We deeply understand that domestic abuse is a sensitive and complex issue, and it’s important to know that you, as a victim survivor, have choices. We’re here to provide options, support your decision-making, and ultimately, help enhance your safety. This guide is about building a safety plan to protect yourself from further domestic abuse.
Understanding Safety Planning
Safety planning is a process which involves identifying potential risks and deciding in advance what steps you might take to reduce those risks. Remember, you are the expert of your own situation – you are already risk-assessing your decisions and managing your safety in ways that are relevant to your unique circumstances.
Step 1: Recognising the Danger Signs
It’s important to recognise and acknowledge the signs of escalating abuse. Changes in the abuser’s behaviour, mood swings, threats, or an increase in physical violence may all be signs. By recognising these signs, you can make informed decisions on how best to handle these situations.
Step 2: Establishing Personal Connections
Connecting with a supportive friend, family member, or community support worker is a positive step. Consider sharing with them about the situation and enlist their help as part of your safety plan. It’s also beneficial to familiarise yourself with the available local resources such as crisis hotlines, shelters, and counselling services.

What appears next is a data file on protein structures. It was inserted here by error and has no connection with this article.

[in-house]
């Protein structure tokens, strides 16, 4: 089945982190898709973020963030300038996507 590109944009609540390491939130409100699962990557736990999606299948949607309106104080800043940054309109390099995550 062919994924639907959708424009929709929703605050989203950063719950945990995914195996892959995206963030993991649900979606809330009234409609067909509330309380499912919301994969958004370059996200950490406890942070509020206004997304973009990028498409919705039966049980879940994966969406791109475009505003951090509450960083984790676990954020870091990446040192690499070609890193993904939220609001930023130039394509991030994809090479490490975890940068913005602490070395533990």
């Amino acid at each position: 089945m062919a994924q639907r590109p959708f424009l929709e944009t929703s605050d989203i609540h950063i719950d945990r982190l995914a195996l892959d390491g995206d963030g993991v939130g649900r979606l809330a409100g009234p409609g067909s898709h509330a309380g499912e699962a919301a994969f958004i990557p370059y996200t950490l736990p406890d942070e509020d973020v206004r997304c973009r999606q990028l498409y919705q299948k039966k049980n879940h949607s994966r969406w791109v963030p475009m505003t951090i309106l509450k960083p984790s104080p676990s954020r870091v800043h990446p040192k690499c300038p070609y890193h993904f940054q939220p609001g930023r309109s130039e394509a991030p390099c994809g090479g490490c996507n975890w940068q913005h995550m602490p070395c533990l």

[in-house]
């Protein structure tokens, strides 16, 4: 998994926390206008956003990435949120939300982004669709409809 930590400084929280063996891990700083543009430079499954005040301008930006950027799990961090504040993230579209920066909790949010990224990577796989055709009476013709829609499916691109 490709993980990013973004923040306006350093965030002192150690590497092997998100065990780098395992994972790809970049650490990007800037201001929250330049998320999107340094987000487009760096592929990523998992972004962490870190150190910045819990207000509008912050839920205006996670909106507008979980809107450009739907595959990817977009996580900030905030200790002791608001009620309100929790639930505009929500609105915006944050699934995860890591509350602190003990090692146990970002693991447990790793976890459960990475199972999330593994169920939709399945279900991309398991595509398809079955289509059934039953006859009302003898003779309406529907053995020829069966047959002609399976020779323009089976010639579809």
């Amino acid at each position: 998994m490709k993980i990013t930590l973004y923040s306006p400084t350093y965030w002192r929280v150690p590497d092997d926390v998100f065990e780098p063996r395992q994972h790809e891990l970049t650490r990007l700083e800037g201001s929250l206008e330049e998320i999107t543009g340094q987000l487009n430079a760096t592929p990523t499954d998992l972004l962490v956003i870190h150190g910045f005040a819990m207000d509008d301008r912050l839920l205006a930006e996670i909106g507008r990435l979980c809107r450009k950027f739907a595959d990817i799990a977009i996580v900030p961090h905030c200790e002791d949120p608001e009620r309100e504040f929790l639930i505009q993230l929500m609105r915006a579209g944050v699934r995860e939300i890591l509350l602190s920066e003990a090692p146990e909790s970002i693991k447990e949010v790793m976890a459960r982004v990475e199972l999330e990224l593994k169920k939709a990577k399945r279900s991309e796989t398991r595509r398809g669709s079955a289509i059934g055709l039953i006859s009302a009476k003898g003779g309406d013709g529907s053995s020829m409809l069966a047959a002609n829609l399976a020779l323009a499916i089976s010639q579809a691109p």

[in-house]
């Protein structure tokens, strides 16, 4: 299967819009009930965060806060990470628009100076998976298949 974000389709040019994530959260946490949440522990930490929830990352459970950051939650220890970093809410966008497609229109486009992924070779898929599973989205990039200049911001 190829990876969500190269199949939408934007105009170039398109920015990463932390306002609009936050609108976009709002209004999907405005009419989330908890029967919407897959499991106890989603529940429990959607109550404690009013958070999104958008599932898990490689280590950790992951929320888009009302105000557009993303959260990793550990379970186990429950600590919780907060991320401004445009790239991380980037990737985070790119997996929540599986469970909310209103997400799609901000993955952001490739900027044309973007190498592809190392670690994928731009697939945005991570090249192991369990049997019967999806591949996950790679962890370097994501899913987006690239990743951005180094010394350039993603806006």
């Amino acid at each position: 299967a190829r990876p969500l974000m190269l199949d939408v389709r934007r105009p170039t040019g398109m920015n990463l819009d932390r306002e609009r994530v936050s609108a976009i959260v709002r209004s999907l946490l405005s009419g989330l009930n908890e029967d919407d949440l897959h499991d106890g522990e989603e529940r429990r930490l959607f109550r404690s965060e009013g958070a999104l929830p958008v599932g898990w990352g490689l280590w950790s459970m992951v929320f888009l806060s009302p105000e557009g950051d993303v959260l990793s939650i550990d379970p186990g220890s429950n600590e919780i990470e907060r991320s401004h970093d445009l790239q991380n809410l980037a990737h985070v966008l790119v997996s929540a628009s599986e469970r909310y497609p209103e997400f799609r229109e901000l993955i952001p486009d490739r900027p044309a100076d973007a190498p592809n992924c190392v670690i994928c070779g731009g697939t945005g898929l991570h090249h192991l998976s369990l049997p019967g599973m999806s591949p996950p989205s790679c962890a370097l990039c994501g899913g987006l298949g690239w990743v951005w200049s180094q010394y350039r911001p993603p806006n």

Step 3: Safeguarding Your Communications
Ensuring that your communications are secure is crucial. This can involve clearing your browser history, setting new passwords for your accounts, and being mindful of where and how you store sensitive information. Always keep in mind that the abuser may monitor your activities, so taking these precautions can protect you.
Step 4: Preparing an Emergency Exit Plan
An exit plan outlines steps to leave a dangerous situation safely. This might include identifying safe places to go and preparing a bag with essential items, such as clothes, important documents, medications, money, and keys. Bear in mind that creating an exit plan doesn’t mean you’re deciding to leave; it’s about ensuring you can leave safely if you choose to.
Step 5: Protecting Children and Pets
If there are children or pets involved, include their safety in your plan. Make arrangements for them to stay with someone trustworthy, if possible. Involving children in the plan should be age-appropriate, and aimed at keeping them safe without burdening them with undue responsibility.
Step 6: Seeking Legal Protection
Legal options might include applying for a protection order, seeking custody of children, or pressing charges against the perpetrator. Legal advice from a professional experienced in domestic abuse cases can help you understand your options.
Step 7: Self-Care and Healing
Lastly, taking care of your physical and emotional health is paramount. The trauma of abuse can impact your wellbeing, making self-care a necessity. This might involve regular exercise, maintaining a balanced diet, seeking professional therapy, or exploring mindfulness and relaxation techniques.
Remember – you are not alone, and there are supports and resources available for you
Each step you take towards building and implementing a safety plan is a testament to your strength and resilience. For more information about how to prepare, act, rebuild and thrive, please visit Yourtoolkit.com.